Rheumatoid arthritis and spondyloarthropathy are clearly different disorders, distinguished by clinical appearance, radiologic findings, pathophysiology, biomechanical characteristics and representation (or lack thereof) in the zoological record. The significance of biochemical and inflammatory markers is difficult to assess, as rheumatoid arthritis criteria utilized in its classification are insufficiently specific. The tendency to group all individuals with a predominantly non-axial inflammatory arthritis as having rheumatoid has compromised any comparisons, as it also includes many with spondyloarthropathy. The neologism “osseotropism” was presented, to categorize the joint specificity of the two diseases, to facilitate discriminating between them. Utilizing the criteria of joint distribution, presence or absence of subchondral erosions or peripheral joint fusion, analysis of biochemical and inflammatory laboratory markers may provide additional insights at to the vary different pathophysiological processes represented by these phenomena.

Footnotes

P-Reviewers Zeng QY, Martinez-Lostao L, Kongtawelert P S- Editor Gou SX L- Editor Stewart G E- Editor Zheng XM

References
1.  Arnett FC, Edworthy SM, Bloch DA, McShane DJ, Fries JF, Cooper NS, Healey LA, Kaplan SR, Liang MH, Luthra HS. The American Rheumatism Association 1987 revised criteria for the classification of rheumatoid arthritis. Arthritis Rheum. 1988;31:315-324.  [PubMed]  [DOI]
2.  1958 REVISION of diagnostic criteria for rheumatoid arthritis Arthritis Rheum. 1959;2:16-20.  [PubMed]  [DOI]
3.  Hacking P, Allen T, Rogers J. Rheumatoid arthritis in a medieval skeleton. Int J Osteoarchaeol. 1994;4:251-255.  [PubMed]  [DOI]
4.  Rogers J, Waldron T, Dieppe P, Watt I. Arthropathies in palaeopathology: The basis of classification according to most probable cause. J Archaeol Sci. 1987;14:179-193.  [PubMed]  [DOI]
5.  François RJ, Eulderink F, Bywaters EG. Commented glossary for rheumatic spinal diseases, based on pathology. Ann Rheum Dis. 1995;54:615-625.  [PubMed]  [DOI]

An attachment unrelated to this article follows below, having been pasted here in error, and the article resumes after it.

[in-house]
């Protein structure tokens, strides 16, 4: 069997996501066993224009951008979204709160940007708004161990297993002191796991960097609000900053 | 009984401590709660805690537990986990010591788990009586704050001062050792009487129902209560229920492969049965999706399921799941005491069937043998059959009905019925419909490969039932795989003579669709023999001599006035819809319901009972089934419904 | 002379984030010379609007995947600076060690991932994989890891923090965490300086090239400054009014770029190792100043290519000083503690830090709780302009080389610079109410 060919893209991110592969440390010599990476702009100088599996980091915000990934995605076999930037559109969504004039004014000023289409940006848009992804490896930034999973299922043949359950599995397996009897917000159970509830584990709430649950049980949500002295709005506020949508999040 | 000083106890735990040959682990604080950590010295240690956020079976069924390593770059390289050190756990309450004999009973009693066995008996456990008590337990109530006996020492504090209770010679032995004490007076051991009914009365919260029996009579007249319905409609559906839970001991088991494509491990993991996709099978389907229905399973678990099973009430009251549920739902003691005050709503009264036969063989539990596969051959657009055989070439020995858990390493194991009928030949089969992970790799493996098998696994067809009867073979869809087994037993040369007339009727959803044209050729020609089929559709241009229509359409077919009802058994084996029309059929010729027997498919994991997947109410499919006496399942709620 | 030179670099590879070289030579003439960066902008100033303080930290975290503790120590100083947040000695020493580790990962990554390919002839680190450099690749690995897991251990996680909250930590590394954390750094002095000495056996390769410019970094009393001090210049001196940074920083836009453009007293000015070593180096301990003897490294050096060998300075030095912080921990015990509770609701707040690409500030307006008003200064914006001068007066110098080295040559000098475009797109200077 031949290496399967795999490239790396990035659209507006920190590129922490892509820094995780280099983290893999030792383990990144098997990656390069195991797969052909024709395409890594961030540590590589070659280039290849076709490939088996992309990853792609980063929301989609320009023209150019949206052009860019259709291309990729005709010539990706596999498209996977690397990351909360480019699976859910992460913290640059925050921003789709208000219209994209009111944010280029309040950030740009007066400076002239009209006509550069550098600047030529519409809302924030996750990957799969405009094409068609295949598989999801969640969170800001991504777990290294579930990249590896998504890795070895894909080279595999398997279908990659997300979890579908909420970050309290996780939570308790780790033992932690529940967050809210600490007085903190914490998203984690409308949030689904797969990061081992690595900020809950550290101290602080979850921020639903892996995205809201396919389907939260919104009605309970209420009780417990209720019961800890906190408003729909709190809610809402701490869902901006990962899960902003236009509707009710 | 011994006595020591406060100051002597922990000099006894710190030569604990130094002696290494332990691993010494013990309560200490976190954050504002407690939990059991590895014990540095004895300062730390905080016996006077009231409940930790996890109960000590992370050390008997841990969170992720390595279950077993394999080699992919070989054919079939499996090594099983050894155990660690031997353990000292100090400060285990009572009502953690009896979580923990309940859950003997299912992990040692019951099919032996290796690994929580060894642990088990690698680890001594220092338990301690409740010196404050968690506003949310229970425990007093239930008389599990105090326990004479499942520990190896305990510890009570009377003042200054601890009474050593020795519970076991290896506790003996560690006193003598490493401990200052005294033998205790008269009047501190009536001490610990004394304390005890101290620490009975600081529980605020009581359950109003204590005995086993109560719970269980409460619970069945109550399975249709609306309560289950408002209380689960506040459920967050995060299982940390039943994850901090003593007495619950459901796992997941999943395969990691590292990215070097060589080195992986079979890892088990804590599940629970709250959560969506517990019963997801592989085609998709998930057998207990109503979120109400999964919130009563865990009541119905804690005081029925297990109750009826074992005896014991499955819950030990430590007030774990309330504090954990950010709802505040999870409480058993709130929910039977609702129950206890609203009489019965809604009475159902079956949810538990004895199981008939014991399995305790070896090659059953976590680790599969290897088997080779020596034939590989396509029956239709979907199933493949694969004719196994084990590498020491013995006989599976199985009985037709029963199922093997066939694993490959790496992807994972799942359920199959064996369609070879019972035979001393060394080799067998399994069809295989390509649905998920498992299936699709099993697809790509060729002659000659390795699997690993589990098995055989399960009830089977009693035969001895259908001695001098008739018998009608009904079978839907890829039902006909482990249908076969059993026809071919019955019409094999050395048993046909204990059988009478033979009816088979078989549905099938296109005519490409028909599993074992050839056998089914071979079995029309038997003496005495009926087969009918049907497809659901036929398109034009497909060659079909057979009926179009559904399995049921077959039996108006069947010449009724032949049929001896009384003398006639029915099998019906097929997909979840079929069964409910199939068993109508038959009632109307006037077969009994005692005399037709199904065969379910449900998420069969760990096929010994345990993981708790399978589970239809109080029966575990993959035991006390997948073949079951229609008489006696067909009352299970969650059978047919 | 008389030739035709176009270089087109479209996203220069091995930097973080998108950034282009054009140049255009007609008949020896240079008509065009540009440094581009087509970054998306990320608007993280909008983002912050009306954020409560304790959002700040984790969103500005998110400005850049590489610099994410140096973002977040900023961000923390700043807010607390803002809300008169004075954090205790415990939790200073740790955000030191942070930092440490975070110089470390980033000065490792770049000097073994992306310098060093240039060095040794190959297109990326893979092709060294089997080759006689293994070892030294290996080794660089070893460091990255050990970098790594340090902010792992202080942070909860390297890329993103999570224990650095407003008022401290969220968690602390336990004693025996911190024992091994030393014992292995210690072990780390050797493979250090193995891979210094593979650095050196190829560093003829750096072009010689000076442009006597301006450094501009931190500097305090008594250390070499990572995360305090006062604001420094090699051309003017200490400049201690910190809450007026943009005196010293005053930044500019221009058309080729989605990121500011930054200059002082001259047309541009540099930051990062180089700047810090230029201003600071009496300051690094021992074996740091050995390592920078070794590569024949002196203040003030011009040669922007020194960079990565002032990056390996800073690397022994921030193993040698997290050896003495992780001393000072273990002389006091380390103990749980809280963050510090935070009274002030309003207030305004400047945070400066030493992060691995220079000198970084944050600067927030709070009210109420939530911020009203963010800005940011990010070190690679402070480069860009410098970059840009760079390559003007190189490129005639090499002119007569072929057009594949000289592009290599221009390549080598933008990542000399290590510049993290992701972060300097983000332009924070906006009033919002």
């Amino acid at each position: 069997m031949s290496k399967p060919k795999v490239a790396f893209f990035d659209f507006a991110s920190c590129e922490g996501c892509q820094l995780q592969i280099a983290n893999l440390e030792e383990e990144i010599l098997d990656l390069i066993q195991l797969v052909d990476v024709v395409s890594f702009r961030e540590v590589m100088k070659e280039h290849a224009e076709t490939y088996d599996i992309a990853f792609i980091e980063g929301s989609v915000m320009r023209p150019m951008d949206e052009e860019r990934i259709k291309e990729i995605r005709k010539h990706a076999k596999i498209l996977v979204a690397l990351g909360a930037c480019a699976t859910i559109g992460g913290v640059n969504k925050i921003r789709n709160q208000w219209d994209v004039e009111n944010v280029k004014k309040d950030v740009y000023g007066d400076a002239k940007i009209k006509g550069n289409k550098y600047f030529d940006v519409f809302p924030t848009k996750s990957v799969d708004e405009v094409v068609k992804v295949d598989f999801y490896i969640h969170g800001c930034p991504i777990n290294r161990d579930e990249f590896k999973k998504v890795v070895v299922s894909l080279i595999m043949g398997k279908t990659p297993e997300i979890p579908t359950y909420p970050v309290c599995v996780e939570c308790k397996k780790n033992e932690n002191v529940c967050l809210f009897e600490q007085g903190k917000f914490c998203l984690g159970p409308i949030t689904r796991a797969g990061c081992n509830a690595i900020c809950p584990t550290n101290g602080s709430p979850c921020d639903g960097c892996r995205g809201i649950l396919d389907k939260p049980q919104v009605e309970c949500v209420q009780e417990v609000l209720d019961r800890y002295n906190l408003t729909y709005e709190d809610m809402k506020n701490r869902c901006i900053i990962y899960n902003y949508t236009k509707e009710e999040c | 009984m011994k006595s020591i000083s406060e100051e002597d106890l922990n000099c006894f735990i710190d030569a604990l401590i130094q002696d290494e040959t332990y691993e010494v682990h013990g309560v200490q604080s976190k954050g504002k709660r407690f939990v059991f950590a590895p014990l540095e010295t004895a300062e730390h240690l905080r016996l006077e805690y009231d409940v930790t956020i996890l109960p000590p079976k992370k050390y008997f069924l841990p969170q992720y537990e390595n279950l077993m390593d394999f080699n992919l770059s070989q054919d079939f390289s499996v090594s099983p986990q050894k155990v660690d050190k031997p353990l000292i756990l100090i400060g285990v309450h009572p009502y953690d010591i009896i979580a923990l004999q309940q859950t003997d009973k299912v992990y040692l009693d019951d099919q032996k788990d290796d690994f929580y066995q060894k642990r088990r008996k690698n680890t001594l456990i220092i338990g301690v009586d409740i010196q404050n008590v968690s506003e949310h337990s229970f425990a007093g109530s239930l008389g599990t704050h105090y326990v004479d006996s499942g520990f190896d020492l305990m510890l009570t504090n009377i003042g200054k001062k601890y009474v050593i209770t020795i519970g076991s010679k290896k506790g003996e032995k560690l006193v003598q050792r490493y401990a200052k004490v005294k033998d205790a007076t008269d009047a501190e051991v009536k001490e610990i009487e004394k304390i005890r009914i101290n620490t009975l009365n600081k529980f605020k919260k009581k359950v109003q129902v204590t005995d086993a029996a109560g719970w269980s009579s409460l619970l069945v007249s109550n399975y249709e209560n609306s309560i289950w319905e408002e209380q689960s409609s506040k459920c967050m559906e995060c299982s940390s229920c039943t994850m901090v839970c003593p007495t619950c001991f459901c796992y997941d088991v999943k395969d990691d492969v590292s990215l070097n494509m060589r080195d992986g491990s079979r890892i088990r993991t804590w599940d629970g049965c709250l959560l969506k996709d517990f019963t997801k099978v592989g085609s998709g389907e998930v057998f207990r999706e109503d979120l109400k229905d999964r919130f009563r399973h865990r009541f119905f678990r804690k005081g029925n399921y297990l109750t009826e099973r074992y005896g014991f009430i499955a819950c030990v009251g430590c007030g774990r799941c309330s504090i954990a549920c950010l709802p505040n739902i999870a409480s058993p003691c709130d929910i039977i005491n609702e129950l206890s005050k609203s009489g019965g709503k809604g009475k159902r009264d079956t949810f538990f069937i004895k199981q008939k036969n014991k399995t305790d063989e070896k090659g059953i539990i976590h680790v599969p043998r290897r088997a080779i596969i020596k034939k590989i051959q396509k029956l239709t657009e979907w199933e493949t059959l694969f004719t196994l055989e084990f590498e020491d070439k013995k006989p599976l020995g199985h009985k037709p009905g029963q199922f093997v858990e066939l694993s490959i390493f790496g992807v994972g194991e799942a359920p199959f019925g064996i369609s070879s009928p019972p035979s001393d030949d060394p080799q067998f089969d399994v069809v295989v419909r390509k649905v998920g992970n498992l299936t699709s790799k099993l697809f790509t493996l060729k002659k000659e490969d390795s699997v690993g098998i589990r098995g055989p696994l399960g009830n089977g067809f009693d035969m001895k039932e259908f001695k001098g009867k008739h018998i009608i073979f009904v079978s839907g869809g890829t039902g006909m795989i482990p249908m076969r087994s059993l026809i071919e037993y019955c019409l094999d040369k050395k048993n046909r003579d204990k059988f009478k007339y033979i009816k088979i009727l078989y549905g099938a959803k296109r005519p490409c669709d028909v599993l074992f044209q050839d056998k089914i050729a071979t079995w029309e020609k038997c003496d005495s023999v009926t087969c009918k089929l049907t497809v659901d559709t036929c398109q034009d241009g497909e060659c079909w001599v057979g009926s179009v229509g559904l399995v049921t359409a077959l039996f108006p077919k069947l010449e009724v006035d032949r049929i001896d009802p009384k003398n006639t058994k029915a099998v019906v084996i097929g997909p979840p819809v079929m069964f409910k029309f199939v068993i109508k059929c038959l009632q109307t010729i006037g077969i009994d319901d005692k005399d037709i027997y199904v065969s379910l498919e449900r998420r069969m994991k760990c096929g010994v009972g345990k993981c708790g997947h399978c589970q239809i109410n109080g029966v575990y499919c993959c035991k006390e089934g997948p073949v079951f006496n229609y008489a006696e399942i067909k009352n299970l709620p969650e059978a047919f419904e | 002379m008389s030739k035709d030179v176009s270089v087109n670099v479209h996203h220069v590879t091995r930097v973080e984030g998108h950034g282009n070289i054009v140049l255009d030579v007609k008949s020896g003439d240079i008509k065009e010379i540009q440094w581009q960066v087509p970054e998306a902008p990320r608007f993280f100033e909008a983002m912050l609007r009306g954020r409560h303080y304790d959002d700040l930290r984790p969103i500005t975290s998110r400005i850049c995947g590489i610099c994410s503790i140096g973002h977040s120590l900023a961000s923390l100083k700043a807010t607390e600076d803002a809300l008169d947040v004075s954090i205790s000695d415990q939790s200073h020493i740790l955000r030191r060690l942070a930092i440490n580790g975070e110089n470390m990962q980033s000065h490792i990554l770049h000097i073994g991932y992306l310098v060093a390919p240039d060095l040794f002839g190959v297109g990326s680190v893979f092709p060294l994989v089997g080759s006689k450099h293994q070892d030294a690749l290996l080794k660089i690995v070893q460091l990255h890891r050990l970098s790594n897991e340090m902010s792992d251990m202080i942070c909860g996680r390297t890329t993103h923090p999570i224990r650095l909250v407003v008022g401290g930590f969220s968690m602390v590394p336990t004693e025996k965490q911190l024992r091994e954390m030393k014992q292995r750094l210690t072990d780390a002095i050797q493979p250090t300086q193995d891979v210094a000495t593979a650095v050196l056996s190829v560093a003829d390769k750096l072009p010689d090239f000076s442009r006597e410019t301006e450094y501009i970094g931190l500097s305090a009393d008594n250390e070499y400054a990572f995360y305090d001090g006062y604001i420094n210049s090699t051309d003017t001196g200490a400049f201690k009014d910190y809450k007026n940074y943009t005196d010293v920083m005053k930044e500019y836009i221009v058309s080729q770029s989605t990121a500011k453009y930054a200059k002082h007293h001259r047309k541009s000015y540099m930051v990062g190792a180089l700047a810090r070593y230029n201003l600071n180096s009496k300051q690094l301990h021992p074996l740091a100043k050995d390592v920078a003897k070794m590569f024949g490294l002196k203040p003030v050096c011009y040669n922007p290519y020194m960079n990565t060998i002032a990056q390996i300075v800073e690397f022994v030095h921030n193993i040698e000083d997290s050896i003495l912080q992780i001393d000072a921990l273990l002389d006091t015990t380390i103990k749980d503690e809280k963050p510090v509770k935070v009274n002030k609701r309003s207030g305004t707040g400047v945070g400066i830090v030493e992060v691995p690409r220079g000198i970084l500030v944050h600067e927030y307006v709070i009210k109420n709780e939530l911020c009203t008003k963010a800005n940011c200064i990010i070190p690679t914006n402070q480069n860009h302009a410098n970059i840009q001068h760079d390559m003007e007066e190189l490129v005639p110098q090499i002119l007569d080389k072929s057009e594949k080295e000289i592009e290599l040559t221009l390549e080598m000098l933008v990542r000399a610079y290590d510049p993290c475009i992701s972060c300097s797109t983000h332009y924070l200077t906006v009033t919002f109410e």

6.  Rothschild BM, Martin LD.  Skeletal Impact of Disease. Albuquerque: New Mexico Museum of Natural History Press 2006; .  [PubMed]  [DOI]
7.  Rothschild BM, Turner KR, DeLuca MA. Symmetrical erosive peripheral polyarthritis in the Late Archaic Period of Alabama. Science. 1988;241:1498-1501.  [PubMed]  [DOI]
8.  Rothschild BM, Woods RJ, Ortel W. Rheumatoid arthritis “in the buff”: erosive arthritis in defleshed bones. Am J Phys Anthropol. 1990;82:441-449.  [PubMed]  [DOI]
9.  Silman AJ. Problems complicating the genetic epidemiology of rheumatoid arthritis. J Rheumatol. 1997;24:194-196.  [PubMed]  [DOI]
10.  Aletaha D, Neogi T, Silman AJ, Funovits J, Felson DT, Bingham CO, Birnbaum NS, Burmester GR, Bykerk VP, Cohen MD. 2010 Rheumatoid arthritis classification criteria: an American College of Rheumatology/European League Against Rheumatism collaborative initiative. Arthritis Rheum. 2010;62:2569-2581.  [PubMed]  [DOI]
11.  Rothschild BM, Woods RJ, Rothschild C, Sebes JI. Geographic distribution of rheumatoid arthritis in ancient North America: implications for pathogenesis. Semin Arthritis Rheum. 1992;22:181-187.  [PubMed]  [DOI]
12.  Rothschild BM, Woods RJ. Spondyloarthropathy: erosive arthritis in representative defleshed bones. Am J Phys Anthropol. 1991;85:125-134.  [PubMed]  [DOI]
13.  Rothschild BM, Woods RJ, Rothschild C. Erosive arthritis of the spondyloarthropath variety: Diagnostic criteria based on virgin populations. Paleopath Bull. 1991;72:6-7.  [PubMed]  [DOI]
14.  Rothschild BM, Woods RJ. Spondyloarthropathy as an Old World phenomenon. Semin Arthritis Rheum. 1992;21:306-316.  [PubMed]  [DOI]
15.  Rothschild BM, Woods RJ. Character of precolumbian North American spondyloarthropathy. J Rheumatol. 1992;19:1229-1235.  [PubMed]  [DOI]